April 27, 2008
Also going to NQA will be "The Fledgling", below, as part of the Sacred Threads exhibit. Sacred Threads "is an exhibition of quilts exploring the subject themes of spirituality, joy, inspiration, peace/brotherhood, grief and healing. This biennial exhibition was established to provide a safe venue for quilters of all faiths who see their work as a connection to the sacred and/or as an expression of their spiritual journey." I believe very strongly in the purpose and value of this venue, and am glad that it is receiving additional exposure. Selected works from the 2007 exhibit were shown at the IQA festival in Houston last fall, and are now also traveling to NQA.
April 25, 2008
Dogwoods are in their glory. To paraphrase Mark Twain, reports of their demise have been exaggerated . While dogwood populations in the northeast suffer from dogwood decline, over time it seems to me that while the effects are real and apparent, they are not totally devastating. My landscape trees show signs of it, especially in stressful weather years, but this year they are looking grand and prosperous.
I used a photo of dogwood blossoms to make a cyanotype that I transformed into a page for an art book:
It's embellished with hand embroidery and beads. For the same book, I made a heliographic print of the leaves onto silk:
Years of benign encouragement have transformed a shady spot in the yard into a wild violet patch. I've never understood the classification of them as a "weed"; they are so beautiful in bloom, the leaves stay greener than the grass in a drought, and they provide food for butterflies. We hold off mowing this section of the yard until the first flush of blossoms are finished, and the whole area has a purple haze. It doesn't translate well into a photo, but here's a shot at it:
A neighborhood cat, who apparently either knows how good she looks, or is the feline equivalent of Fendinand the Bull, has been spending a lot of time posing in the violet patch:
April 22, 2008
Here's the detail shot:
April 18, 2008
April 17, 2008
April 16, 2008
April 15, 2008
Living in Lancaster County, I have become a bit blase about many of the sights the tourists thrill to, but one thing I still find extraordinary is the spring plowing. There are many Amish and Mennonite sects that employ technology and machinery in varying degrees, but the most conservative of them still employ mules for plowing.
I saw several mule teams out in the fields today as I was going about my errands. I didn't take pictures, out of respect for their desire (based on their religious principles) not to be photographed. But imagine if you will a team of 6 large and sturdy mules, hitched side by side, walking at a brisk pace through the field. They are harnessed to a plow, which turns over a broad swath of earth, and where the farmer stands and handles the reins. The most impressive part is when they reach the end of the field and need to turn around and head in the other direction. The outside mule makes a large 180 degree arc, the inside mule turns in place, and the four in between keep pace according to their position. I am so impressed by the amount of training and skill that must be involved in choreographing these sometimes stubborn animals.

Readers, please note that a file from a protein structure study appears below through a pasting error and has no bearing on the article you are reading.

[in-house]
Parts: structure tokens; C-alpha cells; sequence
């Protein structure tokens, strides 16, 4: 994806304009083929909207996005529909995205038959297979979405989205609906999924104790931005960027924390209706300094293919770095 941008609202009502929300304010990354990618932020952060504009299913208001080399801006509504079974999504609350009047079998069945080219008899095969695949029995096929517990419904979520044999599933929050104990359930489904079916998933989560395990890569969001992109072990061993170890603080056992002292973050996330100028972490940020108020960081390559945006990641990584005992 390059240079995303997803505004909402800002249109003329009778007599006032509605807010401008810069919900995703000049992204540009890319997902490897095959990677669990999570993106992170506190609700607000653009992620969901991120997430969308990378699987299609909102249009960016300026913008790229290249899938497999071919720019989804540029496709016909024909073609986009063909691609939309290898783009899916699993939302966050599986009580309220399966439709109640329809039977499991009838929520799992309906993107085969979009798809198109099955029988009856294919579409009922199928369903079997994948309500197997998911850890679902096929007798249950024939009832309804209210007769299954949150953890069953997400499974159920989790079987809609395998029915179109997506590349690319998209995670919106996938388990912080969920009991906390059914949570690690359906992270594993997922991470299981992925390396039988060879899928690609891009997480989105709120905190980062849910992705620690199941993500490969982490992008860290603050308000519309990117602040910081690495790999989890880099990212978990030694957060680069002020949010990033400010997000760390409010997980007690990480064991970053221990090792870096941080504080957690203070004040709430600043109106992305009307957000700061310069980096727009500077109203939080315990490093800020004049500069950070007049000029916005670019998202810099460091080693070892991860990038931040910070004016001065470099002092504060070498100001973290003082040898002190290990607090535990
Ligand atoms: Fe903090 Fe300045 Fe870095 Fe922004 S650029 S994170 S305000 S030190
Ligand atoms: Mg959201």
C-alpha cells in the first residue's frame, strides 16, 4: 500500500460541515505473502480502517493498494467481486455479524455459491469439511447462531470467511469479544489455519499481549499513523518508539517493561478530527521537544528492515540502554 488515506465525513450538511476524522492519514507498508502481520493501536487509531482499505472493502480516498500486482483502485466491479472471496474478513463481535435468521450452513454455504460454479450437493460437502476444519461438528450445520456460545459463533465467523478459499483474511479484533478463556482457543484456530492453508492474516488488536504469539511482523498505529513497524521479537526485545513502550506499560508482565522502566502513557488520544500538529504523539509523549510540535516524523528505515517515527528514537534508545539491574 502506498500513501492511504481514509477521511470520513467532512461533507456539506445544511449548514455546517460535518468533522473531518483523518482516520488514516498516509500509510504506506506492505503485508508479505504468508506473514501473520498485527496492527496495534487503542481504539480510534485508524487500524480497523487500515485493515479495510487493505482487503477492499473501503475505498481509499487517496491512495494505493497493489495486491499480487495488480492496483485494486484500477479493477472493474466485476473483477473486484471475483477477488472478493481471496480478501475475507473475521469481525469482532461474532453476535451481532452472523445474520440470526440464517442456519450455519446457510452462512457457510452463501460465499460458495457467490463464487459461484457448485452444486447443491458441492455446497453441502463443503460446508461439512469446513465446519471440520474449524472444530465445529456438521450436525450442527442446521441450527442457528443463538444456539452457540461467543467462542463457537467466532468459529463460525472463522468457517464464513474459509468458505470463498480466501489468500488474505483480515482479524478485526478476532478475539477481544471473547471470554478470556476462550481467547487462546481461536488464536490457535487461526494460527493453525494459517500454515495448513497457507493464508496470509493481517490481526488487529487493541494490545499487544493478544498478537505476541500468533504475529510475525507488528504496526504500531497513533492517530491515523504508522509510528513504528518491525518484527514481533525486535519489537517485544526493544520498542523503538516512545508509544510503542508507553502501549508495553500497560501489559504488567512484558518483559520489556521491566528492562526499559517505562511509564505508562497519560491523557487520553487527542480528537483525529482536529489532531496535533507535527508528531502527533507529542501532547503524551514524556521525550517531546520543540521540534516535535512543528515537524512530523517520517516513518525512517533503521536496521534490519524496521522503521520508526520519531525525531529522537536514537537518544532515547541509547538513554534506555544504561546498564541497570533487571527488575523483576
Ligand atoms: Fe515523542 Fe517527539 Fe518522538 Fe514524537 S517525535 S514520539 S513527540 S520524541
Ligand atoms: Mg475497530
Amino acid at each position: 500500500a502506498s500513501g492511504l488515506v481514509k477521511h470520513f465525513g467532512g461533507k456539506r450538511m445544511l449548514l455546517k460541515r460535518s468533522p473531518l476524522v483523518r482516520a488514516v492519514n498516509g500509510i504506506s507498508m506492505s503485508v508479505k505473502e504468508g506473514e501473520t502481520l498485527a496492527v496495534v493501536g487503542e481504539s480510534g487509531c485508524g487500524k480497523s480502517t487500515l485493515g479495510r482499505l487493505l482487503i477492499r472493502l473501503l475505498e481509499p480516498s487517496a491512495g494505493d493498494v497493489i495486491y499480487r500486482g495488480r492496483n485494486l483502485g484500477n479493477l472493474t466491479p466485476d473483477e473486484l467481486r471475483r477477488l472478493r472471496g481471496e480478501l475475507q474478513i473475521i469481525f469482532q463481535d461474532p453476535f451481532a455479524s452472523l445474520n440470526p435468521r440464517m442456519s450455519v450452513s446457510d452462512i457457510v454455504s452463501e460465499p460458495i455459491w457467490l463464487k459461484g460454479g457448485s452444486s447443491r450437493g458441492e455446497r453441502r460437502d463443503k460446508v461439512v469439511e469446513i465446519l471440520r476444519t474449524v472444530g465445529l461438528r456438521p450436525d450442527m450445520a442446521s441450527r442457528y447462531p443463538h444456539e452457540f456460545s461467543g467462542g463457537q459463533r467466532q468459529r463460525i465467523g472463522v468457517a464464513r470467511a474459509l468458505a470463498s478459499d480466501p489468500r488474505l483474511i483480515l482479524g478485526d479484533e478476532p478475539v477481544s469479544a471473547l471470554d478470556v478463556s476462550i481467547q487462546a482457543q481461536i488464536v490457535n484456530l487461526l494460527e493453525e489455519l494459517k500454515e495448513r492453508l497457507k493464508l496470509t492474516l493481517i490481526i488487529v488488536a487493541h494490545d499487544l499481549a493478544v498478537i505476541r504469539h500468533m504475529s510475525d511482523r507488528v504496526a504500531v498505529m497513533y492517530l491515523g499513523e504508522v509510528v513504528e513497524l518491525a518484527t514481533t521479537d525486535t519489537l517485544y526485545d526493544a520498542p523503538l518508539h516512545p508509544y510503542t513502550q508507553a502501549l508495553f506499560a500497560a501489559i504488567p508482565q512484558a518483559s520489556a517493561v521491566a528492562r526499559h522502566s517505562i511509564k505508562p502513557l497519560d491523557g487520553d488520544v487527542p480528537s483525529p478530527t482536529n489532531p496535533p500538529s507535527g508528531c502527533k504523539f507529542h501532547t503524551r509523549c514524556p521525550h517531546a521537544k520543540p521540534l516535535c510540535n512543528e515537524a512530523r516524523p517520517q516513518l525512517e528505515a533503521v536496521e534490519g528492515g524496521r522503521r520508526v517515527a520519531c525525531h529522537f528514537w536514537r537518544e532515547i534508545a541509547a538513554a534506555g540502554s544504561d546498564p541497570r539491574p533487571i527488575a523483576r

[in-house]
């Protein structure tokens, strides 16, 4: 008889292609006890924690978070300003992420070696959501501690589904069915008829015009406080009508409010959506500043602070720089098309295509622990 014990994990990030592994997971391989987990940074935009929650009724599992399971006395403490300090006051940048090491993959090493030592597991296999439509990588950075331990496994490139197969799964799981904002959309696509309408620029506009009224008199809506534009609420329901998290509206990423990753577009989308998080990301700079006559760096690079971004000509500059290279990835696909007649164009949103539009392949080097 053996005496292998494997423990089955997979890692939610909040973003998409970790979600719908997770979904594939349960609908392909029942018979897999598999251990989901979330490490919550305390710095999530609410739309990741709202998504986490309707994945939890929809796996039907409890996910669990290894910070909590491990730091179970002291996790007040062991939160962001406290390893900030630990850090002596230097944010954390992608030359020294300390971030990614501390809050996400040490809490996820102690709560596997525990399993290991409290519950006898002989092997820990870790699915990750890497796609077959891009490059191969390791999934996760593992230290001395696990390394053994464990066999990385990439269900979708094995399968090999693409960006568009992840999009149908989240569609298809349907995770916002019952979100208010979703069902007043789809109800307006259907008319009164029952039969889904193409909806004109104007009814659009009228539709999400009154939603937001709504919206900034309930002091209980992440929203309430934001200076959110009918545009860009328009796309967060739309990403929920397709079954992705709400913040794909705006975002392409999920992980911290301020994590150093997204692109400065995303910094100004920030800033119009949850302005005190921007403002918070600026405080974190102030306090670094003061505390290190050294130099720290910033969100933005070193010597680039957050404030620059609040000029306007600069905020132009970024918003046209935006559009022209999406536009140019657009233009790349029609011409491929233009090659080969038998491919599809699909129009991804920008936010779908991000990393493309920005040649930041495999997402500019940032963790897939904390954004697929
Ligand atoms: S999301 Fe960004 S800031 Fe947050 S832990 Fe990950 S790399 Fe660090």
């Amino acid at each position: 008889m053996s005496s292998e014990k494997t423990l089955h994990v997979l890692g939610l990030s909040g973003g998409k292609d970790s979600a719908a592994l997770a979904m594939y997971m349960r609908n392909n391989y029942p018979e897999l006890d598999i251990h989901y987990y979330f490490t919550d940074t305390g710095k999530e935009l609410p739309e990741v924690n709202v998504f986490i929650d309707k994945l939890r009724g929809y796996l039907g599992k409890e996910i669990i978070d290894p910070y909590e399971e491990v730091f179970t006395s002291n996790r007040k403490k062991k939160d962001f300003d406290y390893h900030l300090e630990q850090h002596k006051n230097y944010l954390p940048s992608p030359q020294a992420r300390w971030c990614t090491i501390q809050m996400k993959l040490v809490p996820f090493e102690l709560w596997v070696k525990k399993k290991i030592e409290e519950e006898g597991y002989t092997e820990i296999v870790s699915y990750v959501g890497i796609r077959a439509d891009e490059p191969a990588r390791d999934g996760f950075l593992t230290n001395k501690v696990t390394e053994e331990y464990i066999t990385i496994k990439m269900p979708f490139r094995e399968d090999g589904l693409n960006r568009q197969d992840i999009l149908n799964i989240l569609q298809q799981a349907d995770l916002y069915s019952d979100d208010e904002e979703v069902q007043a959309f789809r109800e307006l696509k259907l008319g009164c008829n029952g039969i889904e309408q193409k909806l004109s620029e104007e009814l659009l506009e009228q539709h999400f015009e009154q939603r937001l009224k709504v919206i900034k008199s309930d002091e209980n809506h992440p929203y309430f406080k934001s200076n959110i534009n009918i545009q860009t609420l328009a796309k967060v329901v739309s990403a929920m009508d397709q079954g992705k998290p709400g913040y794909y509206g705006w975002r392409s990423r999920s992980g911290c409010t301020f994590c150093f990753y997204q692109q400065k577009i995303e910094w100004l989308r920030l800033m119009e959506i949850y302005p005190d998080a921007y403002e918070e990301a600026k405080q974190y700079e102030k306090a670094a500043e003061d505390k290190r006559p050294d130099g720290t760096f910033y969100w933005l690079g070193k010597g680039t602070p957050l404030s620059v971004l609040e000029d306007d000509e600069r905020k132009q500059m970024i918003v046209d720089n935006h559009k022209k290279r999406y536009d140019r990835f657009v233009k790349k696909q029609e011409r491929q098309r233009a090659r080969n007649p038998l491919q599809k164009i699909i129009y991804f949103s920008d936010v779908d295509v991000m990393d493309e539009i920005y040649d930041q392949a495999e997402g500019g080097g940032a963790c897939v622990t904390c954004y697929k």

April 14, 2008
I'm about halfway through shaping up some overgrown arborvitae. They are lovely to work on because they smell so good. They require ladder work, which I'm no longer willing to do without a spotter nearby, ready to call 911 should I lose my grip. Below is an arborvitae postcard, a cyanotype on silk.
April 10, 2008
I'm not done exploring calla images yet. I have a set of cyantypes made from photographs of the flowers that are awaiting my attention. I am tentatively planning to combine them with some vintage embroideries that also feature callas:
Both of the above are from old table runners I found at the flea market. So many ideas, so little time.....
I bought the bulbs at the farmer's market a few days ago, for the incredible bargain price of $1 each. I'm not certain what variety they will be, but any calla is a good calla.
I've used callas a lot in my fiber work. They are pretty much irresistible--the graceful curving shapes, the markings on the leaves, the way they seem so tropical yet grow here in Pennsylvania. Here's a few postcards made from photographs:
The fabric on the side of the photo is a bit of cotton print fabric from my personal stash. My mother made a dress from in the 50's. It's covered with French motifs--the Eiffel tower, a well-dressed woman walking a poodle, a street side cafe. So chic! I dole it out in bits for different projects, and will miss it when it's gone.A bit more of my 50's stash is on the bottom of this one.
Here's a small quilt I made featuring a calla lily leaf. The center is a heliographic print done on pink silk:
And a detail from Pink Calla Leaf:
April 7, 2008
At this point I am working, for want of a better term, intuitively, and trying my best not to over think the design. I am very particular about the craftsmanship of how it all fits together, and keep basic design principles in mind, but aside from that I try to just let the work flow without a lot of editing. Sometimes I am surprised--happily so-- when I step back and see I've done something like this:
April 4, 2008
In this section, I've got nasturtiums, then eggplants, then gladiolus, and a huge stand of cannas. In back of the cannas is the asparagus bed. It's all kept under a permanent straw mulch, fertilized with compost, and maintained organically.
April 2, 2008
It's shaping up so far to be a cold and windy spring. The daffodils taking their time about blooming, but a few have opened. This bit of vintage embroidery is from an Eveline Foland pattern. I have a set of them, with all different flowers, that I am slowing working up into a large quilt. I love the sparse elegance of the lines, a sort of Art Deco look.